(e) Standing Order No. 15(1) (Exempted business) shall apply to proceedings on such a Motion.
(14) (a) No dilatory Motion shall be made in relation to proceedings to which this Order applies except by a Minister of the Crown.
(b) The Question on any such Motion shall be put forthwith.
(15) (a) The start of any debate under Standing Order No. 24 (Emergency debates) to be held on a day on which the Bill has been set down to be taken as an Order of the Day shall be postponed until the conclusion of any proceedings on that day to which this Order applies.
(b) Standing Order No. 15(1) (Exempted business) shall apply in respect of any such debate.
(16) Proceedings to which this Order applies shall not be interrupted under any Standing Order relating to the sittings of the House.
(17) (a) Any private business which has been set down for consideration at a time falling after the commencement of proceedings on this Order or on the Bill on a day on which the Bill has been set down to be taken as an Order of the Day shall, instead of being considered as provided by Standing Orders or by any Order of the House, be considered at the conclusion of the proceedings on the Bill on that day.
(b) Standing Order No. 15(1) (Exempted business) shall apply to the private business so far as necessary for the purpose of securing that the business may be considered for a period of three hours.—(David T. C. Davies.)
I do not intend to oppose the motion. As I mentioned earlier, for once the time allocation of six hours is likely to be enough. However, I think the House deserves a better explanation than we got from the Leader of the House about why the Bill has been timetabled in this way. This will only be the fifth time this century that a Thursday has been used to ask the House to approve every single stage of a Bill in its passage through the Commons. The expedited procedure has its uses and there are times when it is entirely appropriate, but it does restrict the ability of MPs to give the Bill proper scrutiny. It should only be used in exceptional circumstances, and this House has the right to be told what those exceptional circumstances are without having to ask.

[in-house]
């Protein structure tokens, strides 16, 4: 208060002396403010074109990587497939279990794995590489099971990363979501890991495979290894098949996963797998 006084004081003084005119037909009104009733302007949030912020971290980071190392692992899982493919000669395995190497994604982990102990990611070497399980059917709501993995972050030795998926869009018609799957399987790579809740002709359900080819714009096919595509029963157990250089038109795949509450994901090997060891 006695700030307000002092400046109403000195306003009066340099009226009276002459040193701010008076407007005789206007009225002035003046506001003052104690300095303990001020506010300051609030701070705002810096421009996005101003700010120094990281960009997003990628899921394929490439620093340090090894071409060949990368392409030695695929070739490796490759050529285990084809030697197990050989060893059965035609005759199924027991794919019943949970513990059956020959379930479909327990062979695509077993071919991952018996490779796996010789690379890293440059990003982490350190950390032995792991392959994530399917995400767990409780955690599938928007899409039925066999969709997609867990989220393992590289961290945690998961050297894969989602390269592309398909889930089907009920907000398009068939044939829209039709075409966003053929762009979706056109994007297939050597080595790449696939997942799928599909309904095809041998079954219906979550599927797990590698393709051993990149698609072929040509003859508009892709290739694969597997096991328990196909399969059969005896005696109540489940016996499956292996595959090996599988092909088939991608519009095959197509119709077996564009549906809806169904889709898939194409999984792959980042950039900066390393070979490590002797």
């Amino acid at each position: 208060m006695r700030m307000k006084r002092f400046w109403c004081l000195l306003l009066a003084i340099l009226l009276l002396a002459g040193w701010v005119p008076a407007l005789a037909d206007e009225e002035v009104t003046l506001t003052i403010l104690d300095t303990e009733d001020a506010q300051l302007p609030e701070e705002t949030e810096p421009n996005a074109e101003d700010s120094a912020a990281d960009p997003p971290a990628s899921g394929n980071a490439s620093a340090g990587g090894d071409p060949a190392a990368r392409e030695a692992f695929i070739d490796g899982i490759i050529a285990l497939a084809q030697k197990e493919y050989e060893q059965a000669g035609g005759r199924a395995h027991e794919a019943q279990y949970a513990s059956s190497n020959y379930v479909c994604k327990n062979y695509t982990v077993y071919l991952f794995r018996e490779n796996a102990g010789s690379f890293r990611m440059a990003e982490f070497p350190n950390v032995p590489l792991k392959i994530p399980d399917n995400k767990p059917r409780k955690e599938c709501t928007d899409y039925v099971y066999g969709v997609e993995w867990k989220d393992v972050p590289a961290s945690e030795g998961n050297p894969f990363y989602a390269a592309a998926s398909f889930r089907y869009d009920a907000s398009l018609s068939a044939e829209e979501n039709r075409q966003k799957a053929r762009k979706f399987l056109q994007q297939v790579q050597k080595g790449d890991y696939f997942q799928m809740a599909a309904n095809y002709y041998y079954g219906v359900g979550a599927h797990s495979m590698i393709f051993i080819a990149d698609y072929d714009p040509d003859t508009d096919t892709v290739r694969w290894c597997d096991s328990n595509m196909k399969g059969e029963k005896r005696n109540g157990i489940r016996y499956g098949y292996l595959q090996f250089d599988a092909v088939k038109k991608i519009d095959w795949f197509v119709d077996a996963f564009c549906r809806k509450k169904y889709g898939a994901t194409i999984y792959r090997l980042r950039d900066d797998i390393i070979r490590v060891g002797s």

The Bill itself is not contentious, but the Minister will be aware—this will no doubt come out in the debate in a few minutes—that, on one specific matter relating to clause 2, there is a difference of opinion as to how best to achieve the objectives of the Bill. I do not know which of the two methods is best, which is why I have not submitted an amendment, but this would be tailor-made for a Public Bill Committee that gave Members a chance to hear from expert witnesses the arguments in favour and against both available methods. We could therefore take an informed decision about what is in the best interests of the financial services industry in these cases and, ultimately, of our constituents.
We have not been told why we have been asked to forgo the opportunity of a Public Bill Committee. It cannot be because the Bill addresses an urgent and previously unforeseen problem because it has been 10 weeks since the Bill had its First Reading in the House of Lords. It is four years since we first became aware that LIBOR would be phased out and we would have to find a replacement. Can I ask the Minister to explain why there is the urgency now? Why is there not time to timetable a Public Bill Committee and why did the Government not have the courtesy to follow their usual practice of putting an explanation about the urgency of the Bill into the explanatory notes, as they always have done in the past?
I am grateful to the hon. Member for Glenrothes (Peter Grant) for the points he has made, and I recognise the relatively unusual procedure being adopted here. He was present during the passage of the Financial Services Act 2021. Indeed, he contacted my office last week for a briefing prior to this Bill, which I made available to him and Opposition Front Benchers earlier this week. I hope that, in the course of the Second Reading debate and the Committee of the whole House this afternoon, we will indeed give full scrutiny to these matters. They relate to some concerns that arose following the passage of the Financial Services Act earlier this year. As my right hon. Friend the Leader of the House mentioned in response to a question on the business statement a few moments ago, the lack of amendments suggests that this is an uncontroversial matter. However, I am confident that there will be an opportunity to fully scrutinise the provisions of this small and technical Bill through a Committee of the whole House. I do not believe that we are in any way forestalling the appropriate and necessary level of scrutiny for a very technical matter consequential on an Act of a few months ago.
Question put and agreed to.